New growth emerging
Thank you for posting the images of Cambucá. I would like to find out how it has done for you. I have a teaching farm on the Big Island, and have been interested in growing it. I saw that Trade Winds carries seeds of this occasionally, but I would like to find out if you have had any fruiting as of yet, and/or viable seeds from this. I would be interested in doing trades, and comparing notes for your cimate versus my 1000’ altitude, I believe, with the exception of our rain/humidity differences, we may have similar temperatures, since we do on occasion drop into the low 50’s during January/February, and rarely we get above 88.
I would love to hear and compare stories of your experiences with this and others in similar genera, including Jaboticaba, various Syzygium and Jambolan, which apparently is a close relation.
Looking forward to hearing from you!
The 1000’ elevation on the islands appears to be a wonderful temperate zone for fruiting plants.
Thanks for asking about the Cambuca. The seedlings I obtained are about 2 ft tall and doing well. I’m planning on moving them under our banana plants on the south side of the house for the winter. I obtained them from the eBay seller 7_heads on Oahu. Highly recommended!
I am in the process of moving to Hilo. In preparation I have been sending seeds to a friend in Puna who grows out plants for me. We have many 1 year old Cambuca plants and I’d be happy to share with you. I’ll be on the island in January.
Here’s threads on my other two fruiting Myrteae:
I moved the Cambuca pots today. The minimum winter temperatures there are about 5F warmer than the prior location.
Today I piped automated irrigation to the Cambuca pots plus a potted SH-3640 banana pup in the same planter bed.
How easy or difficult would be to grow Cambuca in a pot, outside in a summer, inside at winter in zone 7 (USA)?
What kind of conditions does it like? I suppose - high humidity? What kind of soil? How much water?
Does it prone to diseases?
How likely would be to get fruits?
How compact could it be?
It is native to areas around São Paulo and southward into Uruguay, but widely propagated north of there into mid-coastal Brazil. Native plants are unaccustomed to temperatures below 50F. I’m pushing it in zone 10b.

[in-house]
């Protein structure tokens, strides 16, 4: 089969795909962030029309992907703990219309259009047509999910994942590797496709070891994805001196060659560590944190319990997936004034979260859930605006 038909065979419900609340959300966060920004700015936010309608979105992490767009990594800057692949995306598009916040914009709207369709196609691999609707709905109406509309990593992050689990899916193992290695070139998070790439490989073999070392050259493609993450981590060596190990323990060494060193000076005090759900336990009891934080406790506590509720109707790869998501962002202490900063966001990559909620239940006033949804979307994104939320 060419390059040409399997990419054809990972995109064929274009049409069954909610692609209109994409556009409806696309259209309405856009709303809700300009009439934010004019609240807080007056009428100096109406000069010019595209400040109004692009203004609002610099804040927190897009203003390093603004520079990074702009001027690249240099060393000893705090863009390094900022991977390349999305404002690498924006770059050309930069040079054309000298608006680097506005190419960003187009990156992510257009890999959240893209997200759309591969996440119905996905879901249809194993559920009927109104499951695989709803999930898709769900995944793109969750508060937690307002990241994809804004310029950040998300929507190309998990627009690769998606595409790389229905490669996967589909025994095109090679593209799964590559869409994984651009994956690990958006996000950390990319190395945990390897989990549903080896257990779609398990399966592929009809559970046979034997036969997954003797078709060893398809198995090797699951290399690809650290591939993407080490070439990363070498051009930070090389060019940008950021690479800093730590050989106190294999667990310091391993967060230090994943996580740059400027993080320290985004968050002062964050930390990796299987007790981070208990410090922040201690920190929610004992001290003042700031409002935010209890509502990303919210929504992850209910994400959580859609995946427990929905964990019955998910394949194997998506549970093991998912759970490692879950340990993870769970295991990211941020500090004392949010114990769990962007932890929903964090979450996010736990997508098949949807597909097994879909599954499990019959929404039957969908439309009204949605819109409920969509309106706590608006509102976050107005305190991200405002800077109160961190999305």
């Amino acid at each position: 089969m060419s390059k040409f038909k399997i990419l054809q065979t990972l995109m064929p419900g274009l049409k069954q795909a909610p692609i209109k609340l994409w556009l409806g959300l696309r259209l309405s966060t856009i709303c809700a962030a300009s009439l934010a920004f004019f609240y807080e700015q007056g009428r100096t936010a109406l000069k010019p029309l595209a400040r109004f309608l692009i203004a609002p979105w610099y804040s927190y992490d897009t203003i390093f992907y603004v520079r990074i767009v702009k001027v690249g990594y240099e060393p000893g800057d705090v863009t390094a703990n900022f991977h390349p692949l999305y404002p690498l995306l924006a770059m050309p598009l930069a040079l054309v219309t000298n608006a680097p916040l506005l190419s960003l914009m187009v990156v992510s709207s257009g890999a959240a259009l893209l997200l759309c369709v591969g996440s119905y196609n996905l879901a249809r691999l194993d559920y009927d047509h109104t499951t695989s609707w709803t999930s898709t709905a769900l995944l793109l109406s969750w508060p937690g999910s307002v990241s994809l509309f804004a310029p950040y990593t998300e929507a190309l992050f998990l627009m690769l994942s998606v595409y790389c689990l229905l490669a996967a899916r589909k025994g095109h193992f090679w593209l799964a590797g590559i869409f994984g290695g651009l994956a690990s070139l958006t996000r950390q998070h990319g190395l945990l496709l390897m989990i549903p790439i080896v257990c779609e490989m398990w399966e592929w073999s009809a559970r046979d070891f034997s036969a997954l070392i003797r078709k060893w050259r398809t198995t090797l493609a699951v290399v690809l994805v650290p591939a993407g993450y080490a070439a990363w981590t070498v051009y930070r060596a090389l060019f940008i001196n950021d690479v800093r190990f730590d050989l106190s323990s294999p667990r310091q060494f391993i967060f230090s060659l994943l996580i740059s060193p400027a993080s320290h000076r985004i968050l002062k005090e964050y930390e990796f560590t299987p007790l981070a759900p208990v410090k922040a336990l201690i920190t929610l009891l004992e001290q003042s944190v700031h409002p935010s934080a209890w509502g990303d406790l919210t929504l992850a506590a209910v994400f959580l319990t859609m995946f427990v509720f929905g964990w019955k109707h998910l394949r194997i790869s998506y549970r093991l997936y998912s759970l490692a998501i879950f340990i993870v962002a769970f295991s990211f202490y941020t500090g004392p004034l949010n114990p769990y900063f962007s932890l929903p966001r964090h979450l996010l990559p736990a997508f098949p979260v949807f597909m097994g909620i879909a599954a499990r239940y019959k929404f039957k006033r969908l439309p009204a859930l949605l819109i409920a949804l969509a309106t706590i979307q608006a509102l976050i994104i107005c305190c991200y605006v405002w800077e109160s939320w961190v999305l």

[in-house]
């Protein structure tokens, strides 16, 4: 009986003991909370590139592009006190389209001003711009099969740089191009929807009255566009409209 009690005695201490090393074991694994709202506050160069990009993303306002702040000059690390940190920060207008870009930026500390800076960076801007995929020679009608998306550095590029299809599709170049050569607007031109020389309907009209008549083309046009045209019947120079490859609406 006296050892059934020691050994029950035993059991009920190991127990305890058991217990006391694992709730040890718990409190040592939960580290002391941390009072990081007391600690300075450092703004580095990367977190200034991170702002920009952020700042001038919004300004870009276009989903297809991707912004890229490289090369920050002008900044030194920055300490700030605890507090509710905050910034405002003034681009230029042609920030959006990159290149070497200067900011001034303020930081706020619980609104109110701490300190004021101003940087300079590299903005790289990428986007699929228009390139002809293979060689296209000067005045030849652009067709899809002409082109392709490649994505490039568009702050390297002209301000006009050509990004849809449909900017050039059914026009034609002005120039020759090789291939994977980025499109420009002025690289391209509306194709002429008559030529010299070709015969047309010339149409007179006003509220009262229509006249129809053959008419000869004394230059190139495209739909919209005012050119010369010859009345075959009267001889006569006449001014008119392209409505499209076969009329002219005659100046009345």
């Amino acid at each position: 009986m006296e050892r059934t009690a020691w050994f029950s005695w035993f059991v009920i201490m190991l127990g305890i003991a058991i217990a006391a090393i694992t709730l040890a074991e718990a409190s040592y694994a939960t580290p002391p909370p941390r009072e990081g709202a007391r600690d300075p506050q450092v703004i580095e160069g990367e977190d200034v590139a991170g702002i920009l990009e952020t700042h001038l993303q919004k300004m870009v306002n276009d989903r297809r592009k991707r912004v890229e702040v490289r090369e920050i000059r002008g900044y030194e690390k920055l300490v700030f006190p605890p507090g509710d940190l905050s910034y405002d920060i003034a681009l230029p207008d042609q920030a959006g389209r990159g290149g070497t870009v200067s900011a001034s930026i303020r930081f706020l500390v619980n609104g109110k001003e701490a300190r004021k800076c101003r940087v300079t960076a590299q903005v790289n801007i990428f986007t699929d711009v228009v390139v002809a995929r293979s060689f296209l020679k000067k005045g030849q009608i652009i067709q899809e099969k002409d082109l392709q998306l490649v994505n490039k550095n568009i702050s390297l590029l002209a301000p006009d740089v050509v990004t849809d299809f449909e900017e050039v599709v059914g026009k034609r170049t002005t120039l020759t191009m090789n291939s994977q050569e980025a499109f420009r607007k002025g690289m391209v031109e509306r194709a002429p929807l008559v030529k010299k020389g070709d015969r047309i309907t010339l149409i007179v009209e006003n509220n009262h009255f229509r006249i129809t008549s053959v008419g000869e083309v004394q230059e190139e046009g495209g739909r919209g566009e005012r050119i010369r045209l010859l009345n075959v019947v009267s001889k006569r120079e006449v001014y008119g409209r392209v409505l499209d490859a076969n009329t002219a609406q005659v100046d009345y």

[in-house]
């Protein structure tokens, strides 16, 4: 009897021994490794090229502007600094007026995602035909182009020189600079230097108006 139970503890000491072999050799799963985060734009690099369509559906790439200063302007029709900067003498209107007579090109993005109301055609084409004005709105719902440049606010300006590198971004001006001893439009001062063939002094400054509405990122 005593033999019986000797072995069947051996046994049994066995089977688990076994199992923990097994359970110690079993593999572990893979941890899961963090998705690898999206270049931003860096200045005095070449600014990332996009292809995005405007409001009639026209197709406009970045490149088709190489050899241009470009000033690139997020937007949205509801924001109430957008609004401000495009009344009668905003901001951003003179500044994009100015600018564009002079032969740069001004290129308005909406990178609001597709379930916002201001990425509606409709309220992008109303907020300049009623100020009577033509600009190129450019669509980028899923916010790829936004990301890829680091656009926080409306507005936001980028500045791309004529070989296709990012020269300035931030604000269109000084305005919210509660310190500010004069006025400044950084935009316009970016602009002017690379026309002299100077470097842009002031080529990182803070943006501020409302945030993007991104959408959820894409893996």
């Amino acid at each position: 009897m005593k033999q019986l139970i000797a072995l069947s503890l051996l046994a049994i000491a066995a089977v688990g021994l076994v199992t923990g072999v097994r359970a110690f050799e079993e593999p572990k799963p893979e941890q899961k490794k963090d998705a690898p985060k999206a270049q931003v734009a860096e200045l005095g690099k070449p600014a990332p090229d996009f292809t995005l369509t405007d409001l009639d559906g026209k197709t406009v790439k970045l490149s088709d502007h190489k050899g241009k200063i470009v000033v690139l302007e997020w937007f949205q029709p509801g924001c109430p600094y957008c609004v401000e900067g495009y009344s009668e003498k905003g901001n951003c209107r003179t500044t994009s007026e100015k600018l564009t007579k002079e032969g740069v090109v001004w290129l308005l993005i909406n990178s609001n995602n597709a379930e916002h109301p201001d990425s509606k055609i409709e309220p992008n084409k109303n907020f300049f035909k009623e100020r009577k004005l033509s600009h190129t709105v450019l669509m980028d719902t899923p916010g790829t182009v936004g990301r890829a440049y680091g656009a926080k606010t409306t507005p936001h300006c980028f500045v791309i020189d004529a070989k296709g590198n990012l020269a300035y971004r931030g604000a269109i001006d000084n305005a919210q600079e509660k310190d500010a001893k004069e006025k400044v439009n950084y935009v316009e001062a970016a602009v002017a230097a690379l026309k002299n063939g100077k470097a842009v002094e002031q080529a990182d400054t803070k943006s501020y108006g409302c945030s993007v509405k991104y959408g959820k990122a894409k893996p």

It is a shrub – and of course quite large in the tropics but I’m expecting 10-16 feet here untrimmed. Plants grown from seed are not expected to fruit in 10-12 years, those grafted by approach-graft in 1-2 years.
As many tropical dicots, it grows as an understory plant in its early life and then gains access to direct sun. Whether it has special cultural needs or sensitivity to disease I don’t know – I’m hoping it to be similar to its forest neighbors in the genus Eugenia.
Here’s our Cambucas doin’ the daily near-tropic shuffle with a newly acquired Ficus palmata. In a few days I’ll start giving them a little direct sun.
Today I transplanted one from its two gallon pot to a new home in the ground with a shade enclosure. I’ll keep it under the cloth until it’s strong enough for full afternoon sunshine.
Why the shade structure? Cambuca is a full sun loving plant. Was it getting burned or something?
It’s west-facing and I wanted to give the young plant a chance to acclimatize.
Here’s the Cambuca under shade on the right, its forest buddy Jaboticaba on the left, an evergreen huckleberry (Vaccinium ovatum) in the center, a recently pruned rose bush bottom right, and an Arabian Jasmine peeking in on the far right . This side of the house faces west.
Thanks for posting these Richard – I expect I’m not alone in this forum in enjoying the ability to live vicariously through your updates on plants I could never hope to grow in my climate (5a).